A primary recruitment initiative by Facebook to address the shortage of poll workers for Election Day due to COVID-19 outbreak has driven 100,000 people to volunteer to work at polling stations, said the social media behemoth.
The Facebook campaign was designed in such a manner to target people above the age of 18 and to be shown to people within the state. They report that over 1.7 million users clicked on the notification to sign up with the election officials in their respective state.
Election officials all over the country have notified of a critical deficiency of workers to staff in-person polling places. Several poll workers are above 60 and at a greater risk of getting COVID-19. A decline in the total number of poll workers required could rise in long queues or less voting locations in November, both of which could harm voter attendance.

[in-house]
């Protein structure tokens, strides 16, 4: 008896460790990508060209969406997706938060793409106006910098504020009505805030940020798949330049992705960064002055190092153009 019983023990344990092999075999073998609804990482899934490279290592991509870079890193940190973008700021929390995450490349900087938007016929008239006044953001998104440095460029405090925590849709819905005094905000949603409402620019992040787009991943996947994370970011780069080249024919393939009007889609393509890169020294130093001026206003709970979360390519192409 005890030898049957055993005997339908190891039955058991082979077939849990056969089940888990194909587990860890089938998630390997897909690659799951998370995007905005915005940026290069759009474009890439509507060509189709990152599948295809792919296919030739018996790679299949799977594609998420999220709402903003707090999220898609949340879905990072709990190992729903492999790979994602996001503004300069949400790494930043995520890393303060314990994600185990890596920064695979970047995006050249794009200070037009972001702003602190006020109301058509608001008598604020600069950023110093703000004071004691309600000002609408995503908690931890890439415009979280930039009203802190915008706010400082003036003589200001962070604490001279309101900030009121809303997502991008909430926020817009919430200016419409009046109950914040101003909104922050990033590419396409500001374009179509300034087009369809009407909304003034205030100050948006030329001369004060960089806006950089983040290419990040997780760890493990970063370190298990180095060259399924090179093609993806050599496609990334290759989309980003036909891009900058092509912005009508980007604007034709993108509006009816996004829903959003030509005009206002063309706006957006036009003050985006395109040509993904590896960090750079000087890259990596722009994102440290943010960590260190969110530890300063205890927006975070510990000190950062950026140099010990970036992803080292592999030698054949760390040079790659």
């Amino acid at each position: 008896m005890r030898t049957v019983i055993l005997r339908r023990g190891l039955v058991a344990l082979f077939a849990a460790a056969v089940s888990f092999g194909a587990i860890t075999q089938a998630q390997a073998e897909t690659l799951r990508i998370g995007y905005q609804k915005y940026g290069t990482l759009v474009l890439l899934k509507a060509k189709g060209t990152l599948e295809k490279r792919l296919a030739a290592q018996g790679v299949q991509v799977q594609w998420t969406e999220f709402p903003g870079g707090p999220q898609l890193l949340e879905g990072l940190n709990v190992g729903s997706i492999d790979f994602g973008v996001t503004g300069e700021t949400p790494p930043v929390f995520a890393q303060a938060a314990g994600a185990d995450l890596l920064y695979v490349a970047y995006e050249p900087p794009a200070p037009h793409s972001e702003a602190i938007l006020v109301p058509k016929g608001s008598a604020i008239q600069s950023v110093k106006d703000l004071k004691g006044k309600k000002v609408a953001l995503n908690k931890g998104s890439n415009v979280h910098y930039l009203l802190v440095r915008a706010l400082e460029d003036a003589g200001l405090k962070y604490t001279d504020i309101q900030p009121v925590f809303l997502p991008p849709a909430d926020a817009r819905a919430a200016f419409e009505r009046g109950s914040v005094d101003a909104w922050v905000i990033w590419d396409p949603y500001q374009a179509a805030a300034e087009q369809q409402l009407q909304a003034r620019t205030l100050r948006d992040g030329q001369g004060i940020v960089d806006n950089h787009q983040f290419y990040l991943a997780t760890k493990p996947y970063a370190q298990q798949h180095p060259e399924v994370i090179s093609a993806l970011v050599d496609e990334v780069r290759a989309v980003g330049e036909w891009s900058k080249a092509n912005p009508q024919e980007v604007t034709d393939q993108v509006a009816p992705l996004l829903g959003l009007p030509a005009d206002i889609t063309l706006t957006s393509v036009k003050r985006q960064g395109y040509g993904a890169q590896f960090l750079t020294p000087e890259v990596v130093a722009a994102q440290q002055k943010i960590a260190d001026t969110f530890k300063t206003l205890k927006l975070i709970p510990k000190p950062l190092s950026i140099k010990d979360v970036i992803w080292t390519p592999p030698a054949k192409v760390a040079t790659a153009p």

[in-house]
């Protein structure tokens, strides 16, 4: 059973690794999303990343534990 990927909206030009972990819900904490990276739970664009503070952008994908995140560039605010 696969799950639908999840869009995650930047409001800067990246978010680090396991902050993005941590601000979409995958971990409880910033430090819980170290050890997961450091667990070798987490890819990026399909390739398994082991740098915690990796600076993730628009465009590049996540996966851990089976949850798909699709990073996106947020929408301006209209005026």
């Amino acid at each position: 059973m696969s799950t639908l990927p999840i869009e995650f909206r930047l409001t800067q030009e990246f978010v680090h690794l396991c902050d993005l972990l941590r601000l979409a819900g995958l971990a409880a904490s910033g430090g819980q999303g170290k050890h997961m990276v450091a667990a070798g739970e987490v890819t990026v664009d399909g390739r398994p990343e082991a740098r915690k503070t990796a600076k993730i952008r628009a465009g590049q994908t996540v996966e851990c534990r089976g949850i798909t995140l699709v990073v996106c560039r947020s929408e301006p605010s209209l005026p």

Following are the output of the Facebook campaign
- Election officials in North Carolina announced that through Facebook, more than 11,000 have signed up from Saturday to Monday morning, along with 60,000 clicking through the link. The state has said that a minimum of 25,000 poll workers is required this year.
- South Carolina officials observed 20% of sign-ups over the weekend from the Facebook recruitment drive.
- Even Iowa reported Facebook it noticed a 15 times outpour in poll worker sign-ups over the last weekend.
- Michigan has also benefited from the Facebook campaign with over 12-16 times more sign-ups and recruiting about 5,000 poll workers on Saturday.
Naomi Gleit, vice president of Facebook, said that this would bring a social impact in this year’s election as more recruits will help in shortening the queue and wait time of the voter and with this campaign Facebook has done its bit towards the country’s wellbeing.
The social media leviathan is drawing out all the stops to urge more Americans to cast their votes.